Crypto reviews available for purchase, degrading industry integrity

There’s nothing wrong with a little positive publicity, unless that publicity is fake. A report by Reuters points out that companies have the ability to buy cryptocurrency reviews in order to promote their products. Even John McAfee has offered to promote a project for a price. This seriously undermines the integrity of the entire cryptocurrency industry and is probably why so many initial coin offerings (ICOs) have failed this year.

According to the report, “Self-proclaimed social media personalities charge thousands of dollars for video reviews. Research houses accept payments in the cryptocurrencies they are analyzing. Rating ‘experts’ will grade anything positively, for a price.”

The media outlet indicated that the practice is widespread and “common.” It pointed out how a Ukrainian startup, Hacken, was looking to promote its coin in 2017, ultimately turning to almost 200 cryptocurrency “social media personalities” to help them. Hacken gave $7,500 to Christopher Greene, host of Alternative Media Television on YouTube, to review its coin. At one point in his promotional video, he called Hacken a “huge market opportunity” with “potential 1,000x returns.”

Four days after the video was published, the price of Hacken’s coin had increased by 14%, according to a tweet posted by Greene. It also produced more than a few buyers. One, a yoga instructor in Canada, responded to the tweet, saying, “That Hacken video was great man! Made me buy a couple hundred.”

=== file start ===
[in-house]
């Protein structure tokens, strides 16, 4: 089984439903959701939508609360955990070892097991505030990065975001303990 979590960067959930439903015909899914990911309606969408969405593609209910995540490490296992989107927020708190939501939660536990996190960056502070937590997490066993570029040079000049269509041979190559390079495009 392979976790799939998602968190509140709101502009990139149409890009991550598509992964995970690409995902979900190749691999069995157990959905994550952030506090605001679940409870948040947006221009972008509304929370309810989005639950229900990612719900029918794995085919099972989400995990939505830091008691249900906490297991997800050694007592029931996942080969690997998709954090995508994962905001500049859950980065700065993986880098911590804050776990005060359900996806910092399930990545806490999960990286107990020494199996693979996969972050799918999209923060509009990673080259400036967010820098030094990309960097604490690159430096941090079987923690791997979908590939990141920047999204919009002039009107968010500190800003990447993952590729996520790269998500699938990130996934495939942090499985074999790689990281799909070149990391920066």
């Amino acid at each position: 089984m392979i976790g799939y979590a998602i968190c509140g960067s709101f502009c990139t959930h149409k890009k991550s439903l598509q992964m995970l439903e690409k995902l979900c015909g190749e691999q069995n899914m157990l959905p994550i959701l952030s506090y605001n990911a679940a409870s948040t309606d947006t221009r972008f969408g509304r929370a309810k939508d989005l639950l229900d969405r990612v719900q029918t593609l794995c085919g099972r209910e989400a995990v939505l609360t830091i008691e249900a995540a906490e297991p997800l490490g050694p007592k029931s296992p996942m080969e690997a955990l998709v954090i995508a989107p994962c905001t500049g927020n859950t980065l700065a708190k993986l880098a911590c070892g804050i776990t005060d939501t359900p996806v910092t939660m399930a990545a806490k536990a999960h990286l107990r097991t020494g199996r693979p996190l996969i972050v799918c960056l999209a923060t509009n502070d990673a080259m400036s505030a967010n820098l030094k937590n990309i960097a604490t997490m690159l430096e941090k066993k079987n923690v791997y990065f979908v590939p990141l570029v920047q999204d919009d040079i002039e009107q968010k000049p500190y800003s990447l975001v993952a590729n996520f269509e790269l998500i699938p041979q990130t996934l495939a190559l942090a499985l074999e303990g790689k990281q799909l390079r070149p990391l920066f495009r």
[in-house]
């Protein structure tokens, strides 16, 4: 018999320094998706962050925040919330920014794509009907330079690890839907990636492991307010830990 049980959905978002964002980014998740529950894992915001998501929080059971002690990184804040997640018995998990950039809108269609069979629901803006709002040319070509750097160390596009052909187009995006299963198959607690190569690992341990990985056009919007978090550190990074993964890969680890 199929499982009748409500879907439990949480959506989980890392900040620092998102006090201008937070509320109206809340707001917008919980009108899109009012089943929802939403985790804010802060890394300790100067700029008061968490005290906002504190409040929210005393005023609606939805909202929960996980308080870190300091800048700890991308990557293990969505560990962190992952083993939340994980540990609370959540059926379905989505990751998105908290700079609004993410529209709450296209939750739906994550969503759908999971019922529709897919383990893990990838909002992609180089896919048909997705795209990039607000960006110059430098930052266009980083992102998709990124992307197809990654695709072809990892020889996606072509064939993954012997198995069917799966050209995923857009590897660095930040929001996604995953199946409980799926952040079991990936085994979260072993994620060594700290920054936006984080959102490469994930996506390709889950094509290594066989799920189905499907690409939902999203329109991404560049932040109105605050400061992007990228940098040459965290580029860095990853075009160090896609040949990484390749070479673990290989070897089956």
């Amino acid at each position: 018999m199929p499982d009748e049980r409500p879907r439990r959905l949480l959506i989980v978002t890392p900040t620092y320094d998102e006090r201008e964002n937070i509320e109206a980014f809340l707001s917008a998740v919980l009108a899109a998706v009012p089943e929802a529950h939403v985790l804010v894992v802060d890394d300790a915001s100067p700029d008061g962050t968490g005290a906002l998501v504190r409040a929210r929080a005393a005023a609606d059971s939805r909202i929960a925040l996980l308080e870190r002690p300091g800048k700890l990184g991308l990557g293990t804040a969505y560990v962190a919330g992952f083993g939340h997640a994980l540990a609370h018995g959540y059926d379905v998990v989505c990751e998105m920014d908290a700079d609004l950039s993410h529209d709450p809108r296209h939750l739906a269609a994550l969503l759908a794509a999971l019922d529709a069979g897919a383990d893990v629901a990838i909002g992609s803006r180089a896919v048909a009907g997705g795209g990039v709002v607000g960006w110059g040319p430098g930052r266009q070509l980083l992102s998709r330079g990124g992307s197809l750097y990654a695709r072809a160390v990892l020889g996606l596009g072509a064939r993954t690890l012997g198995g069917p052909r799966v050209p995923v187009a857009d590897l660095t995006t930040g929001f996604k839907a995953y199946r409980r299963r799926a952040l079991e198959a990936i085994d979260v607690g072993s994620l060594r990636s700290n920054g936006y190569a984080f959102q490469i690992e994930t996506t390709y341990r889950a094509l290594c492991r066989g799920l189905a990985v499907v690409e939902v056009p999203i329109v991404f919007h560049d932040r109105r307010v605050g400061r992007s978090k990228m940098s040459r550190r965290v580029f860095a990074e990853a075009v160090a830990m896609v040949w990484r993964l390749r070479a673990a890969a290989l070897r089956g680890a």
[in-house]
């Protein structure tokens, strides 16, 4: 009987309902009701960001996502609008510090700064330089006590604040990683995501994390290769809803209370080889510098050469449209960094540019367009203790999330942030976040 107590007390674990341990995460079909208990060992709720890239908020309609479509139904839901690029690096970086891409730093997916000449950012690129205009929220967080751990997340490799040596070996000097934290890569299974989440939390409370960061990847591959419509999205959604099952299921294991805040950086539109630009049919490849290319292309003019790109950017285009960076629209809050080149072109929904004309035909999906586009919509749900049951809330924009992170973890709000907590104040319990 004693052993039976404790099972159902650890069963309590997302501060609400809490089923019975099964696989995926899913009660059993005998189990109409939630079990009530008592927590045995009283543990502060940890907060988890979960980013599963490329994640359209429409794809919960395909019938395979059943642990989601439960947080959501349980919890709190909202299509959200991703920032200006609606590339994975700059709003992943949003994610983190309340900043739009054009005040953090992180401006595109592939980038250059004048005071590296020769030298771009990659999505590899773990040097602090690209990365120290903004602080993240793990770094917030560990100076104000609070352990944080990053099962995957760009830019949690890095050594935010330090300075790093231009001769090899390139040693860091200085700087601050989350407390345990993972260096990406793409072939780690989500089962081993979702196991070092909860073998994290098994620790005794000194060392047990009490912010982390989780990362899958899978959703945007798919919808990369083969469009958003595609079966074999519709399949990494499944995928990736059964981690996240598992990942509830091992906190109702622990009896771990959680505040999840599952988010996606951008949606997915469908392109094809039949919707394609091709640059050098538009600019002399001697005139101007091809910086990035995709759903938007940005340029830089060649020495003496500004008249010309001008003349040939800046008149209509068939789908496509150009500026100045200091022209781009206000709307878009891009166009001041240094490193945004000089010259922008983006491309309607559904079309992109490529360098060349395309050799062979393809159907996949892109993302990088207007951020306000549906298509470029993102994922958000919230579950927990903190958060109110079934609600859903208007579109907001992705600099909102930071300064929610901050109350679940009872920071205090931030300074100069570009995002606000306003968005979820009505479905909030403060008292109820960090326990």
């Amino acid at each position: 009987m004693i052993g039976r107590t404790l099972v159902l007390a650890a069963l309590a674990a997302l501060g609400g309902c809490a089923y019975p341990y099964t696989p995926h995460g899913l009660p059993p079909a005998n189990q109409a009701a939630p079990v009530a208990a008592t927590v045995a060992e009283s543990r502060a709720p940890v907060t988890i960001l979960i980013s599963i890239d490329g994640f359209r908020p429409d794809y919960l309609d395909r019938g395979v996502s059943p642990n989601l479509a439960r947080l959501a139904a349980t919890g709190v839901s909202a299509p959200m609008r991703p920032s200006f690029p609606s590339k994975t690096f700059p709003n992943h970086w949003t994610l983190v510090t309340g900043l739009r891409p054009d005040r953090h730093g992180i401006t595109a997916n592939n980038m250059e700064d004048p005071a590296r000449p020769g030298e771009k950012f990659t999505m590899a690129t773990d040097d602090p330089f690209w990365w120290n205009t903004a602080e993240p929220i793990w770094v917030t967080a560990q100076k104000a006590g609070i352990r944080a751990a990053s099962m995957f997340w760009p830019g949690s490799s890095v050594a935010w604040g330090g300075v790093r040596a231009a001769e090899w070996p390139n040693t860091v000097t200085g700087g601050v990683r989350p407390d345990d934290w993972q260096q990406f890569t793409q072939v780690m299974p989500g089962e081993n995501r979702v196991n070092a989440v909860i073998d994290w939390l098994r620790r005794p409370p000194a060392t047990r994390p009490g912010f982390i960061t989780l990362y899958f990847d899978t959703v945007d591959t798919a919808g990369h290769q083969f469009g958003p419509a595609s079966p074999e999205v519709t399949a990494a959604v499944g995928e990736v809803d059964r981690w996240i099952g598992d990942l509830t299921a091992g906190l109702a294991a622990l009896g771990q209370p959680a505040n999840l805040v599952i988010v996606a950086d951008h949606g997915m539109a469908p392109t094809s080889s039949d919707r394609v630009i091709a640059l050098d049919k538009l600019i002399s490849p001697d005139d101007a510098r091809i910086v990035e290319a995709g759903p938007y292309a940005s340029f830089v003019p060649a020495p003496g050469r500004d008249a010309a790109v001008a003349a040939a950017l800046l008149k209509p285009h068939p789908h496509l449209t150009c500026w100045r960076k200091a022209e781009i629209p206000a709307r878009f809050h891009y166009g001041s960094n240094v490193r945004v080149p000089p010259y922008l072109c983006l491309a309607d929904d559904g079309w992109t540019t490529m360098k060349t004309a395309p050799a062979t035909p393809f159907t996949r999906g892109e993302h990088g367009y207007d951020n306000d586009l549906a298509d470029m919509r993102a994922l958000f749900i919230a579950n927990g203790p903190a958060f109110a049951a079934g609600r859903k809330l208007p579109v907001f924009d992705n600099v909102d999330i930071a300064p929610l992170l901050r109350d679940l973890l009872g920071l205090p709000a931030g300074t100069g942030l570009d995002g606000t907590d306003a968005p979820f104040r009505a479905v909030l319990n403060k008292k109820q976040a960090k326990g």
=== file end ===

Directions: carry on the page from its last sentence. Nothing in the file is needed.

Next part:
Now, however, the price is not so right. It has fallen over 75% and now sits at $0.36. Hacken’s CEO, Dmytro Budorin, has admitted that the practice of paying for reviews is unethical. He added that the reviews “should be either done with (a) sponsored tag or only for projects that (the) reviewer personally supports.”

The example is a good reason why ICOs are so sketchy. On the surface, they may appear to be legitimate and may even have a lot of positive public opinion. However, there’s no way to know if those opinions are real or purchased. There’s a good chance that any reviews found are not accurate assessments of the projects. Given that more than 75% of the ICOs have failed in the past year, it would be wise to consider alternative investment vehicles and avoid the questionable practice completely.

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